Waterhouse's paintings had the classical style of Alma-Tadema and mythical and romantic portraiture of pre-Raphaelites such as John Everett Millais (Ophelia) and William Holman Hunt (The Light of the World). His paintings also depict literary themes, which are brought out romantically and dreamily. The artist tended to produce paintings that had a tragic or brutal story behind them. However, these paintings could bring out a calm nature and beauty behind them as seen in his artistic work of In the peristyle. Most of Waterhouse's paintings were based on heroic male characters but they mostly appeared as background characters. In most paintings, he turned the faces of these male characters away while the faces were covered in other paintings. This technique allowed Waterhouse to bring out his passion of producing paintings of beautiful women allowing his viewers to have a deeper interpretation of the women in his portraits.
The beautiful woman in Waterhouse's piece of In the Peristyle appears to be innocent and pure, which he brought out, creating a luminous porcelain skin. This skin tone portrays a high sense of beauty and is quite fashionable. This light skin tone was a good contrast to the woman's blonde hair. Her innocence in the portrait is brought out clearly by her dressing as Greek dress codes inspired him since the woman is seen wearing a white translucent fabric robe hanging loosely on her shoulders. This way, the artist brings out the subtle sexual nature of women without necessarily making them look nude.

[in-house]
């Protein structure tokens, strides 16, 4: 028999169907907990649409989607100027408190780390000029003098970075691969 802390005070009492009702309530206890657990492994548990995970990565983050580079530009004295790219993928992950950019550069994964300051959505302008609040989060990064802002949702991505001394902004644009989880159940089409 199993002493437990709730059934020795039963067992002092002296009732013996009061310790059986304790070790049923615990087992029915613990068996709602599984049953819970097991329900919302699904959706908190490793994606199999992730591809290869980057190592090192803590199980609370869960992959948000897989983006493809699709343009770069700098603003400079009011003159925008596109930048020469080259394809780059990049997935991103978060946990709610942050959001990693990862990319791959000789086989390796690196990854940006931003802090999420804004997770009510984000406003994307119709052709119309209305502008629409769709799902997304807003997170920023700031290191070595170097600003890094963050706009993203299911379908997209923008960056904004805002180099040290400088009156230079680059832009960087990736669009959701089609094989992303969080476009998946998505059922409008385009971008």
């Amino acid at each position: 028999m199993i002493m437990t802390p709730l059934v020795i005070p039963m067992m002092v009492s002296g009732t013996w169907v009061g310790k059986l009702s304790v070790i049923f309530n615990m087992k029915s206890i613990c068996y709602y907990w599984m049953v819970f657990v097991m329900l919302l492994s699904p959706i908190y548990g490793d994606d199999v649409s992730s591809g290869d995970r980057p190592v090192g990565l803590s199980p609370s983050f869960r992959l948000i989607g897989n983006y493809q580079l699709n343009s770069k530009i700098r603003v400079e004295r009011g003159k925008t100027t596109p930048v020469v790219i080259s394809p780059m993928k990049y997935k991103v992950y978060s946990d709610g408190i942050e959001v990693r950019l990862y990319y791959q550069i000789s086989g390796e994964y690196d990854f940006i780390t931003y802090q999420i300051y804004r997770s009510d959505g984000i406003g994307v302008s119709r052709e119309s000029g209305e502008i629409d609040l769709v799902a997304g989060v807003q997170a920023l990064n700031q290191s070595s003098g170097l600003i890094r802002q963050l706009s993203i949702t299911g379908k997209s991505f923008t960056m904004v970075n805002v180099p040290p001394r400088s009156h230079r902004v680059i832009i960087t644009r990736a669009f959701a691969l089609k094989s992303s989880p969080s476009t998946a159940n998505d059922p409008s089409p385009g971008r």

In the background, there are pillars and vegetation in what appears to be a Greek background and the lighting used by Whitehouse appears to be a sunset feel. The woman's innocence is further brought out as she innocently feeds the birds s the has a basket in her hands that appears to contain grains. The faint colours used in the background create the feeling and set the mood of the portrait. The clothing used on the woman is romantic and creates movement as the woman appears to be walking while feeding the birds. The portrait also looks realistic as the light and hair look so real and not dreamy. There are similarities in the works of Waterhouse and that of Rossetti and William Holman Hunt. The artist commonly used models for his portraiture work and one of his favorite models was Sarah Bernhardt. He made his art instrumental in England as his relationship with the Royal Academy grew significantly. Today, some of his work can be found archived in the Royal Academy. Mucha was another key portrait artist who gave us the likes of Slav Epic, Spring and Summer.